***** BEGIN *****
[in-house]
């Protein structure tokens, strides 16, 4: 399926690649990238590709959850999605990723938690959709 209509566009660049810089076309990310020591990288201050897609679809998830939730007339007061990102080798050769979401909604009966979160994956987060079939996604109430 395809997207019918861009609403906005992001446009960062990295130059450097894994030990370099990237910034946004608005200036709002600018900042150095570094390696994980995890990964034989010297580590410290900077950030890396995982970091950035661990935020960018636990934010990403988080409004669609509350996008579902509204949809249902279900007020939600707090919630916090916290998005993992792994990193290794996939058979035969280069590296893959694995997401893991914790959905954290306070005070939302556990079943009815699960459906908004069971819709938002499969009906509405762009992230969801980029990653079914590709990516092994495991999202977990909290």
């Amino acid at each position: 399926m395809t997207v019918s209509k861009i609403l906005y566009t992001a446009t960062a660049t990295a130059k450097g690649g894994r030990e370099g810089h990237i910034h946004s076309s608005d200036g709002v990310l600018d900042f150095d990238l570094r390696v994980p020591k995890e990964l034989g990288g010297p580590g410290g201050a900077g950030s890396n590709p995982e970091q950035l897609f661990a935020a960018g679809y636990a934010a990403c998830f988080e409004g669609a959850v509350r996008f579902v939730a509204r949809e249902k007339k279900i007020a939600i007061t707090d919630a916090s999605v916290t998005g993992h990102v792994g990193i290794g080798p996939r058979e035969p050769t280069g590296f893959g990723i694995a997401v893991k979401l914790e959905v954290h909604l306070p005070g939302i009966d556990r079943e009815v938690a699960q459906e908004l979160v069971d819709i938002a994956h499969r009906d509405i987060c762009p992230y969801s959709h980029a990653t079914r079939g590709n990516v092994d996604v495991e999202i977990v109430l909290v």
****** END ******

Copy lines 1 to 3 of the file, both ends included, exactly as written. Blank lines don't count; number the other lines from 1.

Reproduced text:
[in-house]
């Protein structure tokens, strides 16, 4: 399926690649990238590709959850999605990723938690959709 209509566009660049810089076309990310020591990288201050897609679809998830939730007339007061990102080798050769979401909604009966979160994956987060079939996604109430 395809997207019918861009609403906005992001446009960062990295130059450097894994030990370099990237910034946004608005200036709002600018900042150095570094390696994980995890990964034989010297580590410290900077950030890396995982970091950035661990935020960018636990934010990403988080409004669609509350996008579902509204949809249902279900007020939600707090919630916090916290998005993992792994990193290794996939058979035969280069590296893959694995997401893991914790959905954290306070005070939302556990079943009815699960459906908004069971819709938002499969009906509405762009992230969801980029990653079914590709990516092994495991999202977990909290």
């Amino acid at each position: 399926m395809t997207v019918s209509k861009i609403l906005y566009t992001a446009t960062a660049t990295a130059k450097g690649g894994r030990e370099g810089h990237i910034h946004s076309s608005d200036g709002v990310l600018d900042f150095d990238l570094r390696v994980p020591k995890e990964l034989g990288g010297p580590g410290g201050a900077g950030s890396n590709p995982e970091q950035l897609f661990a935020a960018g679809y636990a934010a990403c998830f988080e409004g669609a959850v509350r996008f579902v939730a509204r949809e249902k007339k279900i007020a939600i007061t707090d919630a916090s999605v916290t998005g993992h990102v792994g990193i290794g080798p996939r058979e035969p050769t280069g590296f893959g990723i694995a997401v893991k979401l914790e959905v954290h909604l306070p005070g939302i009966d556990r079943e009815v938690a699960q459906e908004l979160v069971d819709i938002a994956h499969r009906d509405i987060c762009p992230y969801s959709h980029a990653t079914r079939g590709n990516v092994d996604v495991e999202i977990v109430l909290v």